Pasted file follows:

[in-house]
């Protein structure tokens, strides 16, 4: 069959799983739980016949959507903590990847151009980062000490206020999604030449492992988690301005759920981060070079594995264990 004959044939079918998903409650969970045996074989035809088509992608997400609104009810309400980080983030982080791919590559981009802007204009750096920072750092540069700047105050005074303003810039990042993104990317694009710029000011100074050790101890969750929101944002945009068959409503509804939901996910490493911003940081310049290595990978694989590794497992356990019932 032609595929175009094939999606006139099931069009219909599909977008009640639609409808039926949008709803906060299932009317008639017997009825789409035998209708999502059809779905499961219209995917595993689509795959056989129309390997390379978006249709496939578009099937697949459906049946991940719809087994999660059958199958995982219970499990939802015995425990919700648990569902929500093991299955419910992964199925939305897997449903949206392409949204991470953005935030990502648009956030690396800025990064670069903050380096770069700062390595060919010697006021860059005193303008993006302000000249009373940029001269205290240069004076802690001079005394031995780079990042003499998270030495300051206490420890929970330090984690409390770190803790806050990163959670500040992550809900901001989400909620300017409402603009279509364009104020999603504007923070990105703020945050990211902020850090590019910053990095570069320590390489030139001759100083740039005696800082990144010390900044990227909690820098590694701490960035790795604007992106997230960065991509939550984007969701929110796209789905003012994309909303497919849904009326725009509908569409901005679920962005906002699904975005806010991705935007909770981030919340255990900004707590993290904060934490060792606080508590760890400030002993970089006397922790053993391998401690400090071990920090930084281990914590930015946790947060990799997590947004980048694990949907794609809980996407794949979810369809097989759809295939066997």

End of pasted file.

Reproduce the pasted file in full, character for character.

[in-house]
């Protein structure tokens, strides 16, 4: 069959799983739980016949959507903590990847151009980062000490206020999604030449492992988690301005759920981060070079594995264990 004959044939079918998903409650969970045996074989035809088509992608997400609104009810309400980080983030982080791919590559981009802007204009750096920072750092540069700047105050005074303003810039990042993104990317694009710029000011100074050790101890969750929101944002945009068959409503509804939901996910490493911003940081310049290595990978694989590794497992356990019932 032609595929175009094939999606006139099931069009219909599909977008009640639609409808039926949008709803906060299932009317008639017997009825789409035998209708999502059809779905499961219209995917595993689509795959056989129309390997390379978006249709496939578009099937697949459906049946991940719809087994999660059958199958995982219970499990939802015995425990919700648990569902929500093991299955419910992964199925939305897997449903949206392409949204991470953005935030990502648009956030690396800025990064670069903050380096770069700062390595060919010697006021860059005193303008993006302000000249009373940029001269205290240069004076802690001079005394031995780079990042003499998270030495300051206490420890929970330090984690409390770190803790806050990163959670500040992550809900901001989400909620300017409402603009279509364009104020999603504007923070990105703020945050990211902020850090590019910053990095570069320590390489030139001759100083740039005696800082990144010390900044990227909690820098590694701490960035790795604007992106997230960065991509939550984007969701929110796209789905003012994309909303497919849904009326725009509908569409901005679920962005906002699904975005806010991705935007909770981030919340255990900004707590993290904060934490060792606080508590760890400030002993970089006397922790053993391998401690400090071990920090930084281990914590930015946790947060990799997590947004980048694990949907794609809980996407794949979810369809097989759809295939066997």